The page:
“Doubtful Design” John 20:19-31 4/23/2017
“His elevator doesn’t go all the way to the top floor.”
If you’re being less than charitable, that’s a euphemism you might use to describe someone who’s not very bright — you know, someone who’s not the sharpest knife in the drawer, whose light bulb is a little dim, or who’s dumber than a bag of hammers.
But what happens if that person is an architect and his elevators literally don’t go all the way to the top floor because, well, he forgot to design the building that way, leaving the multi-million-dollar project standing empty and useless?
According to news accounts the building in question is the InTempo, designed as a 47-story showpiece building in the Spanish coastal town of Benidorm. When (and if) it’s finished, it will be the tallest residential building in the European Union.
It was supposed to open in 2009, but has been plagued by accidents, bad loans and bankrupt builders, along with one major, hand-slap-to-the-forehead design flaw: The elevator only goes up to the 20th floor, leaving the possibility that potential residents on the top 27 floors would have to walk themselves (and their furniture & groceries) up the stairs.
The building was originally only supposed to have 20 floors, but the designers fell in love with their own work and decided to add the additional floors, forgetting (somehow) that people in the penthouse might actually not want to have a cardiac event every time they came back from shopping down the street. No elevator shaft was planned in the blueprints, no space was provided for it, and, unbelievably, nobody noticed this until after the building was actually built.
Of course, the architects in Spain are not the first to neglect one really important construction detail. In London, a new building with a glass exterior was built with a concave shape that led the locals to nickname it the “Walkie Talkie” (because its shape is similar to old walkie-talkies that became popular after WWII.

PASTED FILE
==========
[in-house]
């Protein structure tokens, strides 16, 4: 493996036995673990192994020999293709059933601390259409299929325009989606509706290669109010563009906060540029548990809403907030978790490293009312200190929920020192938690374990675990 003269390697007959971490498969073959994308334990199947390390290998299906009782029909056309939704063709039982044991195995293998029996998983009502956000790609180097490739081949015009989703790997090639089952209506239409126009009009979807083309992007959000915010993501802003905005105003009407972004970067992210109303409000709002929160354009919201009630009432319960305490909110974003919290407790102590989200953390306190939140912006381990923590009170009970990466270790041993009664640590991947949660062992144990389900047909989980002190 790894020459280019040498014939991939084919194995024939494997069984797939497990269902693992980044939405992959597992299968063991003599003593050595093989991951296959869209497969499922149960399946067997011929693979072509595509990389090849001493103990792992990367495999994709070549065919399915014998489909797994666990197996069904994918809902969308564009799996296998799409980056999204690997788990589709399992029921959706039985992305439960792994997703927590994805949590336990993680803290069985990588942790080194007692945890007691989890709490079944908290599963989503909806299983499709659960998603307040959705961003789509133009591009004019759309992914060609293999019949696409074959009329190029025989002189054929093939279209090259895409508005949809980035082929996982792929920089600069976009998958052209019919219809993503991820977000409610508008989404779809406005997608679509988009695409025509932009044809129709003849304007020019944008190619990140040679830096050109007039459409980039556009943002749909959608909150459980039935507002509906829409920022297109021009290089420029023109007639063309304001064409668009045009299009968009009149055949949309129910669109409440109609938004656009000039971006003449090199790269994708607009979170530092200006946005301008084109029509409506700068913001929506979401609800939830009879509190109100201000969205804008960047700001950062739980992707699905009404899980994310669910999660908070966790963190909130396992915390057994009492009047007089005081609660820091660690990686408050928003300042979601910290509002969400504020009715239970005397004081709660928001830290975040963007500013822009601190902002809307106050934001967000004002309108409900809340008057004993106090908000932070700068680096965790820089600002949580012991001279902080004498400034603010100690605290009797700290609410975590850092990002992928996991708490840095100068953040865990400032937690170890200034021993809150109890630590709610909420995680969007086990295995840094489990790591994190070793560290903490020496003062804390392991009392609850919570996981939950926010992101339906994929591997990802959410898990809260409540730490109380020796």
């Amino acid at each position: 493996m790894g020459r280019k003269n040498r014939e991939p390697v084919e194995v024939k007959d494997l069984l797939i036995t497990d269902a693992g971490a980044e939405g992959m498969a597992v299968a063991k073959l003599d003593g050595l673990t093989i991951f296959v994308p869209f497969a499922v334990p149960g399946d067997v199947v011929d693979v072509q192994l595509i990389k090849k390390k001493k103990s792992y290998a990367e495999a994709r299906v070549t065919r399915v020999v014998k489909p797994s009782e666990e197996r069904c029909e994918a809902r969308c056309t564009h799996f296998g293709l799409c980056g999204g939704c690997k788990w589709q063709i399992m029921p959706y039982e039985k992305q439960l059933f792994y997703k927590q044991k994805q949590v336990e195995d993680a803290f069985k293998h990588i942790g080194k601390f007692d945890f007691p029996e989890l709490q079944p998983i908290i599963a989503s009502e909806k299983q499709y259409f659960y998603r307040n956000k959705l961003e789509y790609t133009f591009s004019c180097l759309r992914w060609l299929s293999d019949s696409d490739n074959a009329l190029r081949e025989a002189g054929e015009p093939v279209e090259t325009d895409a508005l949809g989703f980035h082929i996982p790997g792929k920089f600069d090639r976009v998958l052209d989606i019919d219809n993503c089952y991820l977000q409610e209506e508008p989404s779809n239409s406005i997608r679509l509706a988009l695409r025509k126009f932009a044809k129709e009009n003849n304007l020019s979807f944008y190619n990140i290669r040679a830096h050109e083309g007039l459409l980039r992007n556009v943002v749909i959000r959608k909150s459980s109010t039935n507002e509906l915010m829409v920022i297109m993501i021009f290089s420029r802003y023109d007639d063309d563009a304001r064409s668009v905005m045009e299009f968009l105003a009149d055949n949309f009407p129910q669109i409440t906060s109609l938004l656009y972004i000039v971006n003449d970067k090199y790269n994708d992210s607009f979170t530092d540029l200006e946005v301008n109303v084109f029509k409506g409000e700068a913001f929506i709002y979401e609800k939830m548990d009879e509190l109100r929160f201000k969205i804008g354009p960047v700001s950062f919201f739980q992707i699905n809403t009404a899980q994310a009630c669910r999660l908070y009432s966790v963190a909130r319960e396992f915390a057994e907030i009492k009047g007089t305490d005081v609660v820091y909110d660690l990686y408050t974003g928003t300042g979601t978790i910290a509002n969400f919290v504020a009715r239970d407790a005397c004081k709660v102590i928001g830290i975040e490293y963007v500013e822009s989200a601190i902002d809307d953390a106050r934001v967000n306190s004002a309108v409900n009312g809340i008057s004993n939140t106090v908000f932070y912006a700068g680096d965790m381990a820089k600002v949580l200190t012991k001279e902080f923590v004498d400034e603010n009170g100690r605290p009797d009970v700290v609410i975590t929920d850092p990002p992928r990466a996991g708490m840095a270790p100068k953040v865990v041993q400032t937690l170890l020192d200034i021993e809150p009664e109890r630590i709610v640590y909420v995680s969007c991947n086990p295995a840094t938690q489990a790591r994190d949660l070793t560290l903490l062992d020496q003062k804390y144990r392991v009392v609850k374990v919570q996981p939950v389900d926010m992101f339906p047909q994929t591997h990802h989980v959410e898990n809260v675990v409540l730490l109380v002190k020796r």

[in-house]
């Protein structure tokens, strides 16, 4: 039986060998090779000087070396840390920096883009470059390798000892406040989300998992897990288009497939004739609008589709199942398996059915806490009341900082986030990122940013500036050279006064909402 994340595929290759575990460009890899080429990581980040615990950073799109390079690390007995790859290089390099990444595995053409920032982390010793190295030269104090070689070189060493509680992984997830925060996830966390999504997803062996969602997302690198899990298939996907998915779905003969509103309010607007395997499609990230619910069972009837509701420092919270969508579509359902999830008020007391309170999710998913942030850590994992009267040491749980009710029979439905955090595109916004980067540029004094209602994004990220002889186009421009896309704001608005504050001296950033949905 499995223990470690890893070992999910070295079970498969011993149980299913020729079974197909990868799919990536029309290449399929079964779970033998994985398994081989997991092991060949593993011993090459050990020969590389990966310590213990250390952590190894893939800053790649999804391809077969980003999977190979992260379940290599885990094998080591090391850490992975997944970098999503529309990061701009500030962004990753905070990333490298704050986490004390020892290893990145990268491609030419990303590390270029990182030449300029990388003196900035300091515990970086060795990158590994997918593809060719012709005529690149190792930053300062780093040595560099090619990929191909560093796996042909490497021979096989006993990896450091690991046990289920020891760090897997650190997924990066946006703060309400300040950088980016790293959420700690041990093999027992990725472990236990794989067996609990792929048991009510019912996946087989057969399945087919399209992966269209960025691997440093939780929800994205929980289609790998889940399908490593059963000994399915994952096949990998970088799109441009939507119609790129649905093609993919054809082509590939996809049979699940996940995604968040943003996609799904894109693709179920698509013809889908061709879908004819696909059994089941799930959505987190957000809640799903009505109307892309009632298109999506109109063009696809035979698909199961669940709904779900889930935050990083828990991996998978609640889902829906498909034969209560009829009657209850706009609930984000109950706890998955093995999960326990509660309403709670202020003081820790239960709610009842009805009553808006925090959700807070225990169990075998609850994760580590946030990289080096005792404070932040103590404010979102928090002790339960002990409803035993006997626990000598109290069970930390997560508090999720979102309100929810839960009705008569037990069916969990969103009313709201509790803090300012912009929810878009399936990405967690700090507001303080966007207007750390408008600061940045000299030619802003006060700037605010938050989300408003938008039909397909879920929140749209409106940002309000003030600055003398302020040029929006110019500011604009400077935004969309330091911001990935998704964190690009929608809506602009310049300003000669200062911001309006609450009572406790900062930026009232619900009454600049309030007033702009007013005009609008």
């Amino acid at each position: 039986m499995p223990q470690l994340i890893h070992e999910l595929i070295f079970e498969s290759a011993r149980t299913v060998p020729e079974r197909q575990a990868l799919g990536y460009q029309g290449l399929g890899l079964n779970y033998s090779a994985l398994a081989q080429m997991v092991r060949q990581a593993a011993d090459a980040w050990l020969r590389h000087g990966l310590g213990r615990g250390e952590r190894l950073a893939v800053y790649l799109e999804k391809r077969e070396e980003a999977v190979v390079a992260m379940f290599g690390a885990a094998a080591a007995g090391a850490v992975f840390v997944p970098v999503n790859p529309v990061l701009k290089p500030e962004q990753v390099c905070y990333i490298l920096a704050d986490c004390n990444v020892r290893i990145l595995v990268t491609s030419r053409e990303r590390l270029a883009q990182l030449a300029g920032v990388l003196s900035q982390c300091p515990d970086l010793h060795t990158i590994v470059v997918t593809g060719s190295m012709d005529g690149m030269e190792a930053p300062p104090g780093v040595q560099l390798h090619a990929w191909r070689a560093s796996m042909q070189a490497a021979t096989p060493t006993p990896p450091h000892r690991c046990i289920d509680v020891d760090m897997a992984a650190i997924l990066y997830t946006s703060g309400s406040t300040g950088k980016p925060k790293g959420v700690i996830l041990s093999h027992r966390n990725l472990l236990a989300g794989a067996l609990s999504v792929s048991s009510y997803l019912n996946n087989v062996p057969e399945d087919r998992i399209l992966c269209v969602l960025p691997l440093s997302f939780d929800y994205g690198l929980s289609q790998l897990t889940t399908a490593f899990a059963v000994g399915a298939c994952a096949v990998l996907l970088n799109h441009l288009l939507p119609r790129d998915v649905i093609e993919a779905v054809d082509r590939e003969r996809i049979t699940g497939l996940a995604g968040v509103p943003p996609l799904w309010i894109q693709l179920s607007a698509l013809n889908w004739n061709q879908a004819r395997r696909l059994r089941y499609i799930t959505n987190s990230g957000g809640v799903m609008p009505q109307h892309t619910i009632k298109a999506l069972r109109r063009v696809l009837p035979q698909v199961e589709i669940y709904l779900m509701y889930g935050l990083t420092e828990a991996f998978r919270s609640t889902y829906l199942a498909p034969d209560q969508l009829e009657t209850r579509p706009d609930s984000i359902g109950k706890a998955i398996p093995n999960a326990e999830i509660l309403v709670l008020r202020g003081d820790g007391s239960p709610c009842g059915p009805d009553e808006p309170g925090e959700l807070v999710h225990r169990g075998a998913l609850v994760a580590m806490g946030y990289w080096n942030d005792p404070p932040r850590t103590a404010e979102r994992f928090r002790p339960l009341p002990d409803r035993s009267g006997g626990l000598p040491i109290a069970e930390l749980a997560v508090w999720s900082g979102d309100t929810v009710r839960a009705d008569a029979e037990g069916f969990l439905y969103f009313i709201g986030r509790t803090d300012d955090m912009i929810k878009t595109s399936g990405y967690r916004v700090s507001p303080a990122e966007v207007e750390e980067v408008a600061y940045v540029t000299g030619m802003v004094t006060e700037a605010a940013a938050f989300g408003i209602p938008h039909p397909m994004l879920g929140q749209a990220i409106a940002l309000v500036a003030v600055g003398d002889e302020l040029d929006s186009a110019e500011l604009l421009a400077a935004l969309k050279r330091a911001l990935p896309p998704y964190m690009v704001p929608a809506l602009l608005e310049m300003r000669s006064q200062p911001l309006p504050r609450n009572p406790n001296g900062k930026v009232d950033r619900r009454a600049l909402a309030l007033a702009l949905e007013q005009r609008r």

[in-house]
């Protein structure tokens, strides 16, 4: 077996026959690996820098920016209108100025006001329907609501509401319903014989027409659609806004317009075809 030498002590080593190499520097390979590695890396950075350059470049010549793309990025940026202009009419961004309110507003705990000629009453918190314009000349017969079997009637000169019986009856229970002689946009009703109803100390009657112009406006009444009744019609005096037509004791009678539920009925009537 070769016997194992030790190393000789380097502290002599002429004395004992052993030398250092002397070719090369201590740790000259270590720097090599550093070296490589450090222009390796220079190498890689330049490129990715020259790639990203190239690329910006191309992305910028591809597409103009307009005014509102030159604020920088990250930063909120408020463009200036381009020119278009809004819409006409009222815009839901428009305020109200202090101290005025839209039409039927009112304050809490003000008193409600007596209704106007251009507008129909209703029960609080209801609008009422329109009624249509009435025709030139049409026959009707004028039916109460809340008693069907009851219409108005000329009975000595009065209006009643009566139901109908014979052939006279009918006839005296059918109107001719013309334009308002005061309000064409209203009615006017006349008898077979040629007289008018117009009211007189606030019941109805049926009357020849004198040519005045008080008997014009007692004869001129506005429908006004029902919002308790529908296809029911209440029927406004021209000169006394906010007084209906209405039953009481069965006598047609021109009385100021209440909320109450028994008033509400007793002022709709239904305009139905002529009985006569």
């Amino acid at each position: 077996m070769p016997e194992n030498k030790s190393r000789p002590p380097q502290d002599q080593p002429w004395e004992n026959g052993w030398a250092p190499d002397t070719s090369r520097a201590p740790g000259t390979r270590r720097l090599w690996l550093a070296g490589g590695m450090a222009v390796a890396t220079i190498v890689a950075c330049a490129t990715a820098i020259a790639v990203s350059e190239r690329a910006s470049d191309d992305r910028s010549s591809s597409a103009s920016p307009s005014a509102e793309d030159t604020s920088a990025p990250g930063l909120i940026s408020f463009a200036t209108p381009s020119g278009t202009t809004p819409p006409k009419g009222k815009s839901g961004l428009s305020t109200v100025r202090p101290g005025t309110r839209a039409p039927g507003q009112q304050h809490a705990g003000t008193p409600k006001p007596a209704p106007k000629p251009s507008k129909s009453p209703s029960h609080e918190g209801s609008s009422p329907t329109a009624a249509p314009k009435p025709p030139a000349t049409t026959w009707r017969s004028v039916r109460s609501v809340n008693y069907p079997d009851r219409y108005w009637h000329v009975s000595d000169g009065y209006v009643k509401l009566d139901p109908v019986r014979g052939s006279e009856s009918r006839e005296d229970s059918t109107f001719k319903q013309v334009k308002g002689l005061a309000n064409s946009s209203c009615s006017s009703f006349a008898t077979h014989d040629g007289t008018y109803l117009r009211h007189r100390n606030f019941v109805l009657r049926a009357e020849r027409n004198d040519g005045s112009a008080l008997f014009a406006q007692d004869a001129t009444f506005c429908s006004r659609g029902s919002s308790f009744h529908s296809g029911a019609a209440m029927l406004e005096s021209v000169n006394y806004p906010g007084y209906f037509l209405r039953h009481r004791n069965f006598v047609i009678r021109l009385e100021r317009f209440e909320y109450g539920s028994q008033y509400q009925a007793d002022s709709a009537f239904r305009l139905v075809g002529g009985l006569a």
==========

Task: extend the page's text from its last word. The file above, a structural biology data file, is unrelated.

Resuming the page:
Martin Lindsay made the mistake of parking his black Jaguar XJ near the building one day and came back to notice that the exterior of the car had melted. Seems that the “Walkie Talkie” was actually more like the laser dish on the Death Star from a Star Wars movie, concentrating the sun’s rays on a particular spot on the pavement that made Mr. Lindsay’s Jag, and some pedestrians look like some ants fried with a magnifying glass.
A local barbershop reported that its carpet was set on fire by the building’s death ray, and the owner of a neighboring Vietnamese restaurant demonstrated what the 196.3-degree beam of light can do by frying an egg for reporters on the front steps of his establishment. Apparently, nobody had bothered to think about what effect sticking a giant concave mirror in the middle of London might have on unsuspecting ants, I mean people.
In a world where a book titled Don’t Sweat the Small Stuff can be a bestseller, we forget that sometimes it’s the detail that really matters. Leaving out one important detail can cause the whole project to be useless. But what if that project is faith?
- What happens when we forget some of the important details of a faith where the spiritual elevators are supposed to go all the way up?
- What happens when the light goes out inside and instead begins to burn everyone around us?